One thing that’s not always talked about in tech is that sometimes projects take a few twists and turns before they find their final path. That’s certainly true of our Keep It In The Community project (KIITC) which aims to map Assets of Community Value across England, in collaboration with Power To Change and MHCLG.
We’ve been blogging about the project as we progress, and if you read Mark’s blog in September you’ll have seen that we began with plans for a full central register, which would retrieve and keep in sync with information from council websites to present a countrywide overview of ACVs, and also allow community groups to register new ones.
As we’d feared, we found that data from councils is in many varied formats, and is often moved around, meaning that getting the site to update automatically as we had first hoped would just be too difficult with the quite fragile approach of scraping and swapping spreadsheets that we had originally explored.
And so we launched KIITC with a snapshot of the data as it existed in September 2018, all manually added by hand, and added functionality that would allow councils to maintain their own records if desired.
Now, there’s another twist in the tale — we’re bringing some of our original vision back to the table. We’re planning some more development which will increase KIITC’s value for everyone: communities, citizens and councils alike.
Features for community groups
If councils don’t have the resources to maintain anything beyond the legally required bare bones register of assets, the community groups who care so passionately about the places and spaces they’re trying to secure will soon be able to get involved and help.
This penny dropped when, in discussions with Locality, the national network supporting community groups, (and who are also funded by Power To Change) we determined that by working together more closely we could realise the ambition we have for KIITC to be a live up to date register of community assets of all types in England.
With their collaboration, we’ll be able to talk to community groups to find out their needs, and then develop features for KIITC that will allow these groups to update existing ACVs and register new ones with details, photographs and stories.
As part of that work in the next couple of months we’ll be adding the ability for anyone to update asset details on the site if they have more up to date information, and we’ll be improving how we display each asset to be more informative and attractive on the page.
So watch this space as we work together on the latest twist in KIITC’s tail as we keep working on this over the next few months.
Image: Donnie Rose (Unsplash)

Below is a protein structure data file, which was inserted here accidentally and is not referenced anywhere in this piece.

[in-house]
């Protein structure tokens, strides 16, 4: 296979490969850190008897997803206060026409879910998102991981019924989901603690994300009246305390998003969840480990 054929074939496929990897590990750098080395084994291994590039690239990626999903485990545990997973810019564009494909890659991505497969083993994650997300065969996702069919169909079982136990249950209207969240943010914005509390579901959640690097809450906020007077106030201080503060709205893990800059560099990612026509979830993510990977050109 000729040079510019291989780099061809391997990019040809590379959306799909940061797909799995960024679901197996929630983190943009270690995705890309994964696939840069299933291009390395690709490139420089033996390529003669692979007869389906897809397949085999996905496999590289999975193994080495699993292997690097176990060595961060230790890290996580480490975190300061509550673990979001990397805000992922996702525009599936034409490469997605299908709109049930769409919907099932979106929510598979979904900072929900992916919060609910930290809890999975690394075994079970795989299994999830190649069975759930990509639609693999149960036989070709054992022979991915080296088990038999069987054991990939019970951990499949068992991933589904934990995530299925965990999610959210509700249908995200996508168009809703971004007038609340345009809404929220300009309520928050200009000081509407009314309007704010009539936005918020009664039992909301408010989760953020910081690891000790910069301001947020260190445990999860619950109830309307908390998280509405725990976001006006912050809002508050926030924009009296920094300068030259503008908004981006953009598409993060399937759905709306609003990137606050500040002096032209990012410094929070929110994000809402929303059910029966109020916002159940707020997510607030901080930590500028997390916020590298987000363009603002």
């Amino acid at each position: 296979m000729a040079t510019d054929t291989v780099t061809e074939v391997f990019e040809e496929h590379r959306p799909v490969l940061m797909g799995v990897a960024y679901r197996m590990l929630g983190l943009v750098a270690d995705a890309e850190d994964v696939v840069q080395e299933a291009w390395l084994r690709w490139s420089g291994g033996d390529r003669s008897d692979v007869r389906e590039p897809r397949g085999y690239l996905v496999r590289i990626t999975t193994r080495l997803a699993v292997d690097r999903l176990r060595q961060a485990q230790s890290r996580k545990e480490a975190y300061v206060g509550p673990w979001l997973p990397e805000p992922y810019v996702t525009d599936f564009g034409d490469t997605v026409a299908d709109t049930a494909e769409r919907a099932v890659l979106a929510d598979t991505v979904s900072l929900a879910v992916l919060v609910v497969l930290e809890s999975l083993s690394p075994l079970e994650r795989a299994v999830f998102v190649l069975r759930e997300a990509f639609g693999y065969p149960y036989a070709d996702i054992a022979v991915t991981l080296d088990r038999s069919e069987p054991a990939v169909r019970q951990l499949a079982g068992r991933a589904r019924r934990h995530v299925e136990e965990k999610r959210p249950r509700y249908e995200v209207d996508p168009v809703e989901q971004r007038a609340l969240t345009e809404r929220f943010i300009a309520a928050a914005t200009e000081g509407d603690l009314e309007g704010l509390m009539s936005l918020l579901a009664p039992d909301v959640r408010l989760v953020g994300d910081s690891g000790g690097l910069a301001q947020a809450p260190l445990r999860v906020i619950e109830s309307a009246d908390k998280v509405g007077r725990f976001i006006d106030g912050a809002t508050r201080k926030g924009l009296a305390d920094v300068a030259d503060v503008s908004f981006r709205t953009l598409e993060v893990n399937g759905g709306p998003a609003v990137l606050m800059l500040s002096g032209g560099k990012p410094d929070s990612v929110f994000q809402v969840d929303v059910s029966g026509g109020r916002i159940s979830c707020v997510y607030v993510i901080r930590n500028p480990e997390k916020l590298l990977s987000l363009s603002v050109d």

Keep it in the Community, or KIITC for short (pronounced ‘kitsy’), currently shows a snapshot of over 5,000 England-wide registered ACVs. We hope that researchers of all sorts will use it as a resource.
A nationwide picture
Since the introduction of the Localism Act, community groups up and down England have been taking advantage of the opportunities it affords to nominate places and spaces as Assets of Community Value.
And while the Act also requires local authorities to maintain and publish a register of such Assets, one thing has been missing: the ability to see a picture of how these rights are being used across the country as a whole.
Do some regions contain substantially more ACVs than the norm? Are more applications rejected in some places than others? And just how many Assets of Community Value have been identified to date?
We believe this sort of inquiry is essential if we’re to understand the efficacy of the Act and whether it’s achieving what it was designed to do, and now KIITC makes that possible.
Scaled back ambitions
As you may recall from our previous posts, our original ambition was not only to gather together and publish all the existing data from the ACV records of England’s many councils, but also to invite community groups to submit new applications to their local authorities, directly through the website. From long experience in similar projects, however, we knew that there would be challenges, and indeed this turned out to be the case.
While all councils are legally required to display this data, they’re not given any guidance as to the format in which it should be displayed, and the huge variety of different formats, together with the frequency with which the location of the files in which they are published change, make an automated approach almost impossible, especially within a resource- and time-constrained project.